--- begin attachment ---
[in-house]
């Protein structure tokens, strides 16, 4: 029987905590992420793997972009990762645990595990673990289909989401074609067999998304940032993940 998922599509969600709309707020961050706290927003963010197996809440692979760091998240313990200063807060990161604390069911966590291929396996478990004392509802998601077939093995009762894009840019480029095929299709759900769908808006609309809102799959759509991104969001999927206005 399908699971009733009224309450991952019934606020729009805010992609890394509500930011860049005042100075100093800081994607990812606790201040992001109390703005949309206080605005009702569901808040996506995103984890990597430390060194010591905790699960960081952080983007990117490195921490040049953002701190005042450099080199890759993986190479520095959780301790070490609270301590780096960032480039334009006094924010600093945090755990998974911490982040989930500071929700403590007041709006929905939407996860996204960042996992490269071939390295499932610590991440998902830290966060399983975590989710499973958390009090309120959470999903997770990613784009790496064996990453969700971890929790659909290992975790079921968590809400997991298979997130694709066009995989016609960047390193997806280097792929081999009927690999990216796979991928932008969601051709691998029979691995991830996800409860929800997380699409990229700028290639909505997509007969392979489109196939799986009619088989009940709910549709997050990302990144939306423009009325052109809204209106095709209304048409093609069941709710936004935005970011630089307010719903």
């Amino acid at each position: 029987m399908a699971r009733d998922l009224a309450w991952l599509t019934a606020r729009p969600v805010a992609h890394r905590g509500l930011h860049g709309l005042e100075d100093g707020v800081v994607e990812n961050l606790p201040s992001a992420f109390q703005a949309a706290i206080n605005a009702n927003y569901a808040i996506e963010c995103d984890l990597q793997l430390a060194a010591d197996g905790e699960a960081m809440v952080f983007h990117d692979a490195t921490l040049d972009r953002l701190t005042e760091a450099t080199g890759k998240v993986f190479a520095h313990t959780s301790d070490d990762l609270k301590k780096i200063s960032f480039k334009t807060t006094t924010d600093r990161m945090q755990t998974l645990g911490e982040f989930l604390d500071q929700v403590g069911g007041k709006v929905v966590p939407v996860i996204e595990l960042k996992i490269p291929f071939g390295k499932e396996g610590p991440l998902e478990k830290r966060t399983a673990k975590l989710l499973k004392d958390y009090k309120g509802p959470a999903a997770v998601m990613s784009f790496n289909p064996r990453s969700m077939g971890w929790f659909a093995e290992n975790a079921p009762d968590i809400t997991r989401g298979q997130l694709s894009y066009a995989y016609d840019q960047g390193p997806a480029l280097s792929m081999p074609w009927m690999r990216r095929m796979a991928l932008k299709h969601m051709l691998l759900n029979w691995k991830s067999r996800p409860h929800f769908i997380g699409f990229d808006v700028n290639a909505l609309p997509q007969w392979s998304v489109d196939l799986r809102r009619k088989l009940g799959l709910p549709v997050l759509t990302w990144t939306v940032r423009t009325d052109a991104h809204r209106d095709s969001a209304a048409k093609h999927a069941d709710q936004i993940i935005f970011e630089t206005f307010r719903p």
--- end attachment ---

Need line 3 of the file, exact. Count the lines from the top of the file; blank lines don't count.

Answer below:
């Amino acid at each position: 029987m399908a699971r009733d998922l009224a309450w991952l599509t019934a606020r729009p969600v805010a992609h890394r905590g509500l930011h860049g709309l005042e100075d100093g707020v800081v994607e990812n961050l606790p201040s992001a992420f109390q703005a949309a706290i206080n605005a009702n927003y569901a808040i996506e963010c995103d984890l990597q793997l430390a060194a010591d197996g905790e699960a960081m809440v952080f983007h990117d692979a490195t921490l040049d972009r953002l701190t005042e760091a450099t080199g890759k998240v993986f190479a520095h313990t959780s301790d070490d990762l609270k301590k780096i200063s960032f480039k334009t807060t006094t924010d600093r990161m945090q755990t998974l645990g911490e982040f989930l604390d500071q929700v403590g069911g007041k709006v929905v966590p939407v996860i996204e595990l960042k996992i490269p291929f071939g390295k499932e396996g610590p991440l998902e478990k830290r966060t399983a673990k975590l989710l499973k004392d958390y009090k309120g509802p959470a999903a997770v998601m990613s784009f790496n289909p064996r990453s969700m077939g971890w929790f659909a093995e290992n975790a079921p009762d968590i809400t997991r989401g298979q997130l694709s894009y066009a995989y016609d840019q960047g390193p997806a480029l280097s792929m081999p074609w009927m690999r990216r095929m796979a991928l932008k299709h969601m051709l691998l759900n029979w691995k991830s067999r996800p409860h929800f769908i997380g699409f990229d808006v700028n290639a909505l609309p997509q007969w392979s998304v489109d196939l799986r809102r009619k088989l009940g799959l709910p549709v997050l759509t990302w990144t939306v940032r423009t009325d052109a991104h809204r209106d095709s969001a209304a048409k093609h999927a069941d709710q936004i993940i935005f970011e630089t206005f307010r719903p």